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August 20, 2006

Tabbed Browsing

Michael Blowhard writes:

Dear Blowhards --

I am without a doubt the greatest design critic who has ever lived. Proof of my genius arrives on my doorstep daily.

Long ago -- in fact, several times -- I blogged about crazy visual uses of brackets and parentheses. These days: How about parentheses around an entire magazine-article title?

Long ago, I wondered what has become of Tables of Contents. Today's TOC's are more nonlinear and bewildering than ever. Click on the image and eyeball the order in which the page-numbers of the stories are listed:

Back in the dark ages I discussed what I've called a "scanner aesthetic." In other words, the plane of the page is understood to be a piece of glass, through which you sometimes look but on which things are also piled. These days: Is the scanner-glass thing common or what?

I even took early note of a very strange trend: women and their bodies being presented all chopped-off. These days, chopped-off female bodyparts are a standard part of our culture's visual decor:

Now that my prescience and infallibility as an observer of graphic-design trends has been established: What's next?

Er, OK, well, let me revise my self-evaluation. Like many other people, I like watching movies, TV, and ads, and I like leafing through magazines, books, newspapers, and websites. Occasionally I notice a little something that I haven't yet seen anyone else discuss. Um, that said ... And acknowledging that it's a whole lot easier to rip things out of magazines than to capture passages from movies or TV ...

OK, got one: Isn't it interesting how the nouveaux psychedelia and the man-merging-with-the-cybermachine riffs are themes that are happenin' at the exact same time?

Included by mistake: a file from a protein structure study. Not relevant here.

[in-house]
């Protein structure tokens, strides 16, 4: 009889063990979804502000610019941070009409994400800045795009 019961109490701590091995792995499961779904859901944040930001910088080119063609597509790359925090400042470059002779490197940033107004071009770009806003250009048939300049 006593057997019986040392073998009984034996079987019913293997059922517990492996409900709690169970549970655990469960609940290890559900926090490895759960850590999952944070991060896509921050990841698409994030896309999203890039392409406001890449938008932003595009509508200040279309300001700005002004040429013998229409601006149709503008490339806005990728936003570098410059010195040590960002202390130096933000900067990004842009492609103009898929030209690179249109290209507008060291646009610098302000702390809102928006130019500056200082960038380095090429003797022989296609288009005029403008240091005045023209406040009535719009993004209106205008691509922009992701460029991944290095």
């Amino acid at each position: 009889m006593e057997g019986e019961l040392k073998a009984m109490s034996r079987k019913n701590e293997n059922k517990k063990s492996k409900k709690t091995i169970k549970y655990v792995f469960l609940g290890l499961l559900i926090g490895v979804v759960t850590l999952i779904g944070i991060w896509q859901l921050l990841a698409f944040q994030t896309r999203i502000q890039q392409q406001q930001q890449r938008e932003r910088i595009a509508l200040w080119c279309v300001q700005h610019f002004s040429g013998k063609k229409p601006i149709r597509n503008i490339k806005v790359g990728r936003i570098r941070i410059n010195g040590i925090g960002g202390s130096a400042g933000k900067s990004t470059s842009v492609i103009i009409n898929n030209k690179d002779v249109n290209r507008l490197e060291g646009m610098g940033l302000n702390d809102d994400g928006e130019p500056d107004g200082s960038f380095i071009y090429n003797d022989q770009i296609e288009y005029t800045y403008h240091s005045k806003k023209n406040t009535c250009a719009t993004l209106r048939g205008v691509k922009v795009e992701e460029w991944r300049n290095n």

Here's some contempo psychedelia. I don't know why, but I like to think of ads like these as having a case of the "blooming swirlies."

In these ads, man becomes his own portable USB drive:

If anyone wants to say "Computers are the new hallucinogens," it's OK by me.

But you probably want some trend that's newer ... That's really fresh ... And that we're only going to see more of ...

OK, here's a guess. You may have noticed on a lot of websites (and even in browsers themselves) something called "tabbed browsing." File-folder-like tabs at the top of a page that you can click on, and that will take you to another page. At its website, Apple has made a major design commitment to tabs:

Here's an example I just noticed this very instant, from the screen of my blogging software. This is what's before my eyes as I type:

Hilarious, no? The Movable Type tab -- and then coming down from above it, my Safari browser's tab. Online, it's a tab, tab, tab, tab world, let me tell you.

In yet another proof that print design now follows screen design, the latest vogue in commercial magazines and print ads seems to be for tabbed browsing. Which, if you think about it -- since you can't click on a tab that's on a paper page -- is ludicrous. I mean, printed on paper, tabs aren't really functional, are they? Which means that editors and designers are grooving on the cyber-gestalt, and on the pure visual look, of tabs.

Once you start noticing them, tabs are everywhere. How prevalent has it gotten? You might expect the tab-thang to be commonplace in computer magazines, and it certainly is. But would you expect to find tabs as the basis for the design of the cover of a computer magazine?